Easy ways to reduce indoor air pollution

Even in cities, the air inside the home is often more of a problem than the air outdoors. Winter, when many folks have no choice but to hunker down indoors, is a good time to become vigilant about reducing indoor air pollution.

Sources are myriad: the smoky fire in your fireplace, air fresheners you use to mask various odors, your shedding cat or dog, dusty furniture (and the aerosol spray you use to clean it), dust mites in bedding, a poorly ventilated kitchen range, and so on. For checks to perform, see Five New Year’s resolutions for your house. But consider these easy steps, too:


To discourage dust mites, encase your pillows, mattresses, and box springs in dust-mite-proof covers. Wash very dirty or dusty laundry in the hottest water.


Cooking, cleaning, using hair spray, and polishing your nails can release volatile organic compounds that are linked to a variety of health problems. Use exhaust hoods or fans in the kitchen and bathroom to reduce your exposure and minimize humidity that can cause mold and mildew. Before you use your fireplace, make sure the flue damper is wide open. Poor ventilation can allow pollutants to stay in the air.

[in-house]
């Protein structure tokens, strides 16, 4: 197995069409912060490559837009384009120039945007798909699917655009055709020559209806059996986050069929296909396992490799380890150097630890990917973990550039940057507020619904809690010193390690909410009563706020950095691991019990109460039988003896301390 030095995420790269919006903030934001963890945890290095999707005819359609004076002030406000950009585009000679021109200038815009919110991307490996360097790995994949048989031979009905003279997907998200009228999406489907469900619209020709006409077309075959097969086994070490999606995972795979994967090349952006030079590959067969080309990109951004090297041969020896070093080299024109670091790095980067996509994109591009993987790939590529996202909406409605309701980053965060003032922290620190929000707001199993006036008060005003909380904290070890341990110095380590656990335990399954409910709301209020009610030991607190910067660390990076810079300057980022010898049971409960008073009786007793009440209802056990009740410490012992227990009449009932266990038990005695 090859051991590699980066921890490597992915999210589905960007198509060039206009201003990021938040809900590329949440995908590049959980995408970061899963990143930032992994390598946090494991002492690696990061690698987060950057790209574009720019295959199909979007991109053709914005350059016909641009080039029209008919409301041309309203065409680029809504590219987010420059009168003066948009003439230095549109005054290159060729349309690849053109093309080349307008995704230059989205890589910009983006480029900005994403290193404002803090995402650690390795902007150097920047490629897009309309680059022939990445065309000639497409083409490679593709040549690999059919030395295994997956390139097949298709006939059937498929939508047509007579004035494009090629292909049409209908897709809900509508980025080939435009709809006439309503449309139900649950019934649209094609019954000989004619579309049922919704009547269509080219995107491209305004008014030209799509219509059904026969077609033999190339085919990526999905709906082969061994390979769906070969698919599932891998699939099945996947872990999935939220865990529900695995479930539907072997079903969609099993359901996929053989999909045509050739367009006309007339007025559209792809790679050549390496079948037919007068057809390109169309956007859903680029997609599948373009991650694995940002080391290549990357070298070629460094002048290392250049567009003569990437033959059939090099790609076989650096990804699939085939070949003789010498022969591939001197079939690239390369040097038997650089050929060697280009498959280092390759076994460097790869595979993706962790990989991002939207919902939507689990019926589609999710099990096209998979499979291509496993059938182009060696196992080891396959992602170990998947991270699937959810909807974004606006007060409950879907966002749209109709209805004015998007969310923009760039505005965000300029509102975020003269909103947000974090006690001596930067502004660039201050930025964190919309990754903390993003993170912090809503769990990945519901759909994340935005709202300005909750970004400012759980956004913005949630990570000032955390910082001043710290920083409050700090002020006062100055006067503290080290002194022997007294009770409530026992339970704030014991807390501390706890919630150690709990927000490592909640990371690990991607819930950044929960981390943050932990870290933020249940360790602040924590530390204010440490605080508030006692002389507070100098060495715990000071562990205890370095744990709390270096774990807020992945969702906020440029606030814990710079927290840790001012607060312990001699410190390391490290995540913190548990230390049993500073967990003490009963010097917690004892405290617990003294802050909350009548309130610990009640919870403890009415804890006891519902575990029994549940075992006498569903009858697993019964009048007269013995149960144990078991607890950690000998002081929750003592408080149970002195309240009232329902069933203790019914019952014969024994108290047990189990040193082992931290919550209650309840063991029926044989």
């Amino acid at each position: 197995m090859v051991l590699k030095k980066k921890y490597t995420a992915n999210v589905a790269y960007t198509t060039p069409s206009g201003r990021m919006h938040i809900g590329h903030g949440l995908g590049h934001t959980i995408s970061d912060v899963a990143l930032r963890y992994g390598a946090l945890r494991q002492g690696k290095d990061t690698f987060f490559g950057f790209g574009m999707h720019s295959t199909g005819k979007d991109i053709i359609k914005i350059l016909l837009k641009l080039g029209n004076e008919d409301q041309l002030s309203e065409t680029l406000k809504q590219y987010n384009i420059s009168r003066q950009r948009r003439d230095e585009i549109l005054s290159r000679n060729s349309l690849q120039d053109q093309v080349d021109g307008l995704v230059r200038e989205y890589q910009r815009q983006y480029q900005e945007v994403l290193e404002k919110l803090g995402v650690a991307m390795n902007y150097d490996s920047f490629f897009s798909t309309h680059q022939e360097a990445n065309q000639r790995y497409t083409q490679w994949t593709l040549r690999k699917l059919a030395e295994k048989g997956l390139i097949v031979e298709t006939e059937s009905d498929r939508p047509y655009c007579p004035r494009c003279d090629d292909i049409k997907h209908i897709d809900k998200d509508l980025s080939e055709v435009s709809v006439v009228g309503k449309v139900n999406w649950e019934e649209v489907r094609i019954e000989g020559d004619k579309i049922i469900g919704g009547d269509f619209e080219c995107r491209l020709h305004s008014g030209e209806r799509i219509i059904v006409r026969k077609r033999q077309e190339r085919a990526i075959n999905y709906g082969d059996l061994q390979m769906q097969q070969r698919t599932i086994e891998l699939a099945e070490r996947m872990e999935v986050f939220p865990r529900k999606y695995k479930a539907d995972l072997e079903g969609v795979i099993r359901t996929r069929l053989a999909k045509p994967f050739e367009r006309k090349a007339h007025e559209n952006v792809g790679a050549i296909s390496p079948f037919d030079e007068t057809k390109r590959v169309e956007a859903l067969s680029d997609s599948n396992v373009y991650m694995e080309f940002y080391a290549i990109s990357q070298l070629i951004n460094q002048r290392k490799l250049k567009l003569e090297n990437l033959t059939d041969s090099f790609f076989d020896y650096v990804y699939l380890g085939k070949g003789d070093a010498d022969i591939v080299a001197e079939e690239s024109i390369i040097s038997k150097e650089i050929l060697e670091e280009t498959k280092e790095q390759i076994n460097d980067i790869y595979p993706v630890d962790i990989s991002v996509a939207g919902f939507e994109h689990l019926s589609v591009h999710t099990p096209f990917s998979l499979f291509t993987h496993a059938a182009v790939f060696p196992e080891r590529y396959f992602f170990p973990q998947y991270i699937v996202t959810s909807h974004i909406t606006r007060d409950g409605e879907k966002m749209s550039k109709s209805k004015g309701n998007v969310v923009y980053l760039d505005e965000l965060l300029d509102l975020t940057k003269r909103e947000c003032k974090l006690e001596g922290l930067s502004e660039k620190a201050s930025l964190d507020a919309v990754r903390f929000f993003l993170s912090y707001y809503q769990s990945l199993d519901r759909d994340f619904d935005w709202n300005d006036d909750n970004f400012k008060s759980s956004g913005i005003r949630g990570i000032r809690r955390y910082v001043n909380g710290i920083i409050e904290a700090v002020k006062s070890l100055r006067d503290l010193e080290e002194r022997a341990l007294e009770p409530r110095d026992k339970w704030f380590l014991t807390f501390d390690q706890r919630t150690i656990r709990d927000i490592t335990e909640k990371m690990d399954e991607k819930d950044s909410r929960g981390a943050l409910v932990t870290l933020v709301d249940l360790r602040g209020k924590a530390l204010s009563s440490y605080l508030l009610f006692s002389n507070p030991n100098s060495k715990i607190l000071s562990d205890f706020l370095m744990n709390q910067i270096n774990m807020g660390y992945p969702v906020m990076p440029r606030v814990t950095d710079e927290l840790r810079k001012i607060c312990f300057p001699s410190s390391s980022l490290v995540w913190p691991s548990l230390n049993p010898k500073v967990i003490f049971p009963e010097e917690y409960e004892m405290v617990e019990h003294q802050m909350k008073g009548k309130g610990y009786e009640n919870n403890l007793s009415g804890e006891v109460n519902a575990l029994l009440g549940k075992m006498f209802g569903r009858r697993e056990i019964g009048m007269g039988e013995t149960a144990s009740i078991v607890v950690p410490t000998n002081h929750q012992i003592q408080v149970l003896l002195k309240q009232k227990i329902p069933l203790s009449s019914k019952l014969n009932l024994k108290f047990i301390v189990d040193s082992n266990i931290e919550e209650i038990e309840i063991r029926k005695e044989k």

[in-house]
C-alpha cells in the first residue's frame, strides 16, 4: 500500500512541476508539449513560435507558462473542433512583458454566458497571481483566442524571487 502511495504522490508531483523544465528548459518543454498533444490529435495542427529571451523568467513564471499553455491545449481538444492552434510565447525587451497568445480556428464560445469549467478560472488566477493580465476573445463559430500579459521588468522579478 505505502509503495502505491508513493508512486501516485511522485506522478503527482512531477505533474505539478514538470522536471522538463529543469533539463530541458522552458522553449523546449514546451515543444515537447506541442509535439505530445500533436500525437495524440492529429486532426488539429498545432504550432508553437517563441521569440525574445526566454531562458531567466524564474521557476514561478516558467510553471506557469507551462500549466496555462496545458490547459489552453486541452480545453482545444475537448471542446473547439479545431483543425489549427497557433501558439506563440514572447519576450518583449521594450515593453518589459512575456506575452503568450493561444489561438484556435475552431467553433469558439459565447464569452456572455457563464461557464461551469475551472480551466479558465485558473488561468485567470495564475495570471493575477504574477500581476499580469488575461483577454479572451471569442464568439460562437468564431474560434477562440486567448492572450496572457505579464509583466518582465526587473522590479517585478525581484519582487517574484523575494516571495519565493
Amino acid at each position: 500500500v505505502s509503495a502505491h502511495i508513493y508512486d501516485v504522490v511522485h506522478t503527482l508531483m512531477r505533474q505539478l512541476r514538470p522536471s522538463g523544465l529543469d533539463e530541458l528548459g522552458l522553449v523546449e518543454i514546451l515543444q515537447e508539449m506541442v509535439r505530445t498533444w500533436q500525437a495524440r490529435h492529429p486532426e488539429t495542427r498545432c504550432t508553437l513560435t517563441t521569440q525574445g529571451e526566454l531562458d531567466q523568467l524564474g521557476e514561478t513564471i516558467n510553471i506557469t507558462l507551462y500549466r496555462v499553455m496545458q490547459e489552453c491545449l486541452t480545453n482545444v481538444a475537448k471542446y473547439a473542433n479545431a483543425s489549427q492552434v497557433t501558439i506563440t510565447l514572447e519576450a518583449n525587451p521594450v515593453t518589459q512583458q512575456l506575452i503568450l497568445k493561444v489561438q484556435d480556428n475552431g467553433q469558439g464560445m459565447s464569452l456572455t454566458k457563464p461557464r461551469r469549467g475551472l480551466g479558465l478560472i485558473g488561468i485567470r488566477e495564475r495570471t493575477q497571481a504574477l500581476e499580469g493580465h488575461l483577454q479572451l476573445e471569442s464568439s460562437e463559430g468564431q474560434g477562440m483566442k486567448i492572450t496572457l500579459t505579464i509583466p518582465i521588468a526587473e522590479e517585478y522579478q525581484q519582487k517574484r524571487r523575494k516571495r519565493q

Find the source of bad smells (a rotting potato in the cupboard? musty blankets? a pet accident?) and clean it up. Where appropriate, use a box of baking soda in the area instead of air fresheners, which cost more and can contain VOCs and phthalates.


Because dust can harbor pollen, pet dander, bacteria, mites, mold, and mildew, dust furnishings regularly with a damp rag or an electrostatically charged duster. Vacuum often, ideally with a low-emissions vacuum like the top-rated Hoover WindTunnel Anniversary Edition U6485-900, $230.


Don’t smoke or allow others to do so in your home or car.


Seal cracks and crevices and put food away. You’ll be less apt to attract pests and need to use pesticides. To minimize your exposure to pet dander, banish pets from sleeping areas and upholstered furniture.


There’s little medical evidence that an air cleaner alone can ease allergies and asthma; try low-cost solutions first. And there’s no proof that cleaning ducts prevents health problems or that dirty ducts increase airborne particulates.

Amelia Evans
Amelia is a member of the content team at The Long Reach and works for a variety of multinational brands as well as a freelance journalist. She is a health and lifestyle author who specializes in whole-body wellbeing and is very knowledgeable about the music industry. Amelia enjoys going into the countryside for some relaxation while she’s not researching or writing.